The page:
|“A Real Renaissance Man”: St. Ambrose Art Professor Leslie Bell (Sort of) Retires After 38 Years|
|Art - Feature Stories|
|Written by Jeff Ignatius|
|Thursday, 15 March 2012 06:34|
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One minute, St. Ambrose art professor Leslie Bell is talking about his paintings – mostly allegorical scenes featuring women and girls. The next minute he’s talking about his students – especially the female ones – without having shifted gears.
“On a really basic level, I’m trying to kindle a spark of quirky individuality in each person I paint,” he said in an interview last week. “I don’t want them to come across as generic. And ... through body language, environment, to a lesser extent facial expression – because my characters tend to be a little bit on the deadpan side – even fashion or dress ... I want to communicate a kind of self-made-ness.”
He then says he doesn’t want to be cheesy – the simplistic idea that girls can be carpenters or play chess: “I want it to be more what we deal with everyday in the studio, which is following what you’re interested in, sort out the ‘should’ voice in you ... , acknowledge that there is peer pressure and that there are societal pressures and that there are laws, but then make as much use of the freedoms that you have to cultivate your interests, develop your interests, don’t be ashamed to be an intellectual, fight me as a professor ... .”
One can see that shift happening even more quickly here, in a single sentence: “I want my work to be really affirmative of women’s and girls’ abilities to create themselves, to stick to their own ideals, to find ways of proving to whoever might be skeptical of what it is to be a woman artist or just a woman that there are as many paths to maturity as there are people attempting to mature.”
This conflation is illuminating, as Bell’s artistic interest in female experience and identity seems inseparable from his teaching responsibility to help young artists develop their own voices. He notes that well over half of the students in the St. Ambrose art department are women, and it’s easy to infer that his painting is akin to homework, a way to develop empathy and connections with his female students. They’re also a way of leading by example, of showing through art a path to authenticity.
But the teaching comes at the expense of his painting, and Bell wants to focus on his art. After 38 years teaching at St. Ambrose – from which he also earned his bachelor’s degree in 1972 – the longtime professor is semi-retiring at age 64, cutting his teaching load in half in the fall. “I think 38 years is a good run,” he said. “It’s really an intense commitment to a single organization. ... I just dedicated myself to St. Ambrose.”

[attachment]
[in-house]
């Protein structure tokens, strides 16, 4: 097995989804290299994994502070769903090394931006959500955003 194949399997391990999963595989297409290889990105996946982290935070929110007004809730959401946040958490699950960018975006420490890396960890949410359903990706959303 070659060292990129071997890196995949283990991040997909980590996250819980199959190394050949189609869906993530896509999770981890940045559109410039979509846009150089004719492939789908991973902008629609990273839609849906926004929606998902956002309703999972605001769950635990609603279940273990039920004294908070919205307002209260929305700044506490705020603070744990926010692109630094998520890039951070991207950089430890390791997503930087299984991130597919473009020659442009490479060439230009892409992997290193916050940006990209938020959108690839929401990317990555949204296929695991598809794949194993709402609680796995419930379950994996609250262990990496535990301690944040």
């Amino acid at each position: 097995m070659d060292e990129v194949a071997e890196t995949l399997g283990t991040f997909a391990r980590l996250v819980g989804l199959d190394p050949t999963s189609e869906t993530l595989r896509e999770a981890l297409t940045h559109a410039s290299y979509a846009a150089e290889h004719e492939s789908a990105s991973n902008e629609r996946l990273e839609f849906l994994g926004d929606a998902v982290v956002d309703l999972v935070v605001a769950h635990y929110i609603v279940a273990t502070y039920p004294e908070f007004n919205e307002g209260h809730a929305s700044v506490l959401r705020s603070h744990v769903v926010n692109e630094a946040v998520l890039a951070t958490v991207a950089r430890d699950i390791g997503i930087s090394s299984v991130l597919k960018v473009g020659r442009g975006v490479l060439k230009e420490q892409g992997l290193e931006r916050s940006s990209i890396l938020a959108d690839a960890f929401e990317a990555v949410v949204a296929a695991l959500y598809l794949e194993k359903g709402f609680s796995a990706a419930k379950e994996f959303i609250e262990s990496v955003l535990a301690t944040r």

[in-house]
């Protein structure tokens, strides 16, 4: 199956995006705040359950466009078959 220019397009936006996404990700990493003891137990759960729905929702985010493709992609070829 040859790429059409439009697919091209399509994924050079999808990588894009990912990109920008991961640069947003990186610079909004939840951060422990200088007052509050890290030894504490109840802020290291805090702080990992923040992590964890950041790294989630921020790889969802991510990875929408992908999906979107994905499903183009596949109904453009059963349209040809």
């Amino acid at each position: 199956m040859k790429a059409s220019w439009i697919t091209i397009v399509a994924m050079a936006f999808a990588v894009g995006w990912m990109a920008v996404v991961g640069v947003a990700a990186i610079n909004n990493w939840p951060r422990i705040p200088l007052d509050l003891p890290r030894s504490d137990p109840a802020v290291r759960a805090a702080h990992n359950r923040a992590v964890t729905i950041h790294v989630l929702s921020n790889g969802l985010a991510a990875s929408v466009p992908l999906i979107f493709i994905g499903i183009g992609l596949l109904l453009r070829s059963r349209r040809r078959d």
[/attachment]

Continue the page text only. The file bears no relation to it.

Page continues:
Bell called the reasons for his retirement from full-time teaching and its timing “complex,” but he quickly said he wants to dedicate more continuous time to painting. “I love oil painting,” he said. “I don’t have enough time to do it as much as I would like to and to perfect it and to become more ambitious with my use of it.”
Bell said that he loves his job, but it hinders his ability to grow as an artist. “Semester starts, everything [with painting] stops. Semester ends, I try to prime the pump, get back in the studio. And it’s a complicated process. It takes a month just to re-establish my connections with all the tools and some of the rudimentary ideas. And I don’t want to be working with rudimentary ideas. I want to develop them in a much more mature way.”
It’s not merely the physical process of painting to which he plans to dedicate himself; he also said he wants to work on the intellectual underpinnings of his subjects. “I like to think of my work as really strongly but subtly feminist, and there’s a lot of stuff I want to read about,” he said, giving as an example a book about the societal pressure on girls and young women to project sexual availability. “I’m interested in being part of the solution,” he said. “I feel like I need more academic information from other fields to give me insight into what my paintings are about. Because I paint people doing things, thinking things, interacting, and I want to make sure that I’ve got the ammo to get that right.”
Bell, who said the decision to cut back on teaching started more than five years ago, also cited reasons beyond his own artwork.
“I guess I’ve seen people hang on indefinitely and take out their same old tired syllabus,” he said. “I wanted to be lively all the way through my teaching career. I wanted my students to be challenged at a level that I felt like they were getting their money’s worth. I don’t want to come in distracted. I don’t want to come in tired. I just want it to be action-packed.”
And he emphasized that he’ll be leaving St. Ambrose’s art department in good shape. “The programs are all going gangbusters,” he said. “It seems like we’ve ironed out a lot of bugs. I’ve been chair enough to be not in charge but at least at the helm at times when we made some pretty major decisions about what the program was going to look like. Now those have had the chance to run through multiple cycles and become quite effective. ...
“Retirement at a point where the department is really clicking ... [is] a lot more exciting than bailing out out of desperation ... .”